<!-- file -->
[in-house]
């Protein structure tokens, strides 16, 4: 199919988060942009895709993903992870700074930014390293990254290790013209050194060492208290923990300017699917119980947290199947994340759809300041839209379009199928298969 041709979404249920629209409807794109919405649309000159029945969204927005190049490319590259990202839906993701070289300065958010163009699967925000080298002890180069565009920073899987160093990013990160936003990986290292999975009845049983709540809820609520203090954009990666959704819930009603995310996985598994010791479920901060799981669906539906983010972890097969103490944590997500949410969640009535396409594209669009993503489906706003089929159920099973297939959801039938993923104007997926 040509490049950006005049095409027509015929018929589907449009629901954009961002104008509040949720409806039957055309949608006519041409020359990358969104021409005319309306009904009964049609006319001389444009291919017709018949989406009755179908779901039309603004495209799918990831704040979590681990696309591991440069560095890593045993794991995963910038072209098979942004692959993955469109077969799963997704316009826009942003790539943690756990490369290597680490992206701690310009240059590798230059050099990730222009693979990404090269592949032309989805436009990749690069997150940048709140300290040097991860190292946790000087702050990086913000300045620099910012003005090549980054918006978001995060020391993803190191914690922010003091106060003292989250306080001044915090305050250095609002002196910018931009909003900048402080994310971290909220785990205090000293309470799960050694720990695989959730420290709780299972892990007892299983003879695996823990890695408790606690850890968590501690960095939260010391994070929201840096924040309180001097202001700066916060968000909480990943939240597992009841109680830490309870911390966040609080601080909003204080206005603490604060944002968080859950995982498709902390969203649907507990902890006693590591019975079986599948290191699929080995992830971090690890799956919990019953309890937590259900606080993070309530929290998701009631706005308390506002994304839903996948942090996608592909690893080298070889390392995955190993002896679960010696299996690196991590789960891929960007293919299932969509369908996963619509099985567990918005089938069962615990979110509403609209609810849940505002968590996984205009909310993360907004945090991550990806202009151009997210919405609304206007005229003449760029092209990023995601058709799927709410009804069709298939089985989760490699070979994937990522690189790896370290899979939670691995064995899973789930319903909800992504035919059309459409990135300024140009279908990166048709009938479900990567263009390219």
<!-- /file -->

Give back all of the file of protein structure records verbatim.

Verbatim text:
[in-house]
């Protein structure tokens, strides 16, 4: 199919988060942009895709993903992870700074930014390293990254290790013209050194060492208290923990300017699917119980947290199947994340759809300041839209379009199928298969 041709979404249920629209409807794109919405649309000159029945969204927005190049490319590259990202839906993701070289300065958010163009699967925000080298002890180069565009920073899987160093990013990160936003990986290292999975009845049983709540809820609520203090954009990666959704819930009603995310996985598994010791479920901060799981669906539906983010972890097969103490944590997500949410969640009535396409594209669009993503489906706003089929159920099973297939959801039938993923104007997926 040509490049950006005049095409027509015929018929589907449009629901954009961002104008509040949720409806039957055309949608006519041409020359990358969104021409005319309306009904009964049609006319001389444009291919017709018949989406009755179908779901039309603004495209799918990831704040979590681990696309591991440069560095890593045993794991995963910038072209098979942004692959993955469109077969799963997704316009826009942003790539943690756990490369290597680490992206701690310009240059590798230059050099990730222009693979990404090269592949032309989805436009990749690069997150940048709140300290040097991860190292946790000087702050990086913000300045620099910012003005090549980054918006978001995060020391993803190191914690922010003091106060003292989250306080001044915090305050250095609002002196910018931009909003900048402080994310971290909220785990205090000293309470799960050694720990695989959730420290709780299972892990007892299983003879695996823990890695408790606690850890968590501690960095939260010391994070929201840096924040309180001097202001700066916060968000909480990943939240597992009841109680830490309870911390966040609080601080909003204080206005603490604060944002968080859950995982498709902390969203649907507990902890006693590591019975079986599948290191699929080995992830971090690890799956919990019953309890937590259900606080993070309530929290998701009631706005308390506002994304839903996948942090996608592909690893080298070889390392995955190993002896679960010696299996690196991590789960891929960007293919299932969509369908996963619509099985567990918005089938069962615990979110509403609209609810849940505002968590996984205009909310993360907004945090991550990806202009151009997210919405609304206007005229003449760029092209990023995601058709799927709410009804069709298939089985989760490699070979994937990522690189790896370290899979939670691995064995899973789930319903909800992504035919059309459409990135300024140009279908990166048709009938479900990567263009390219």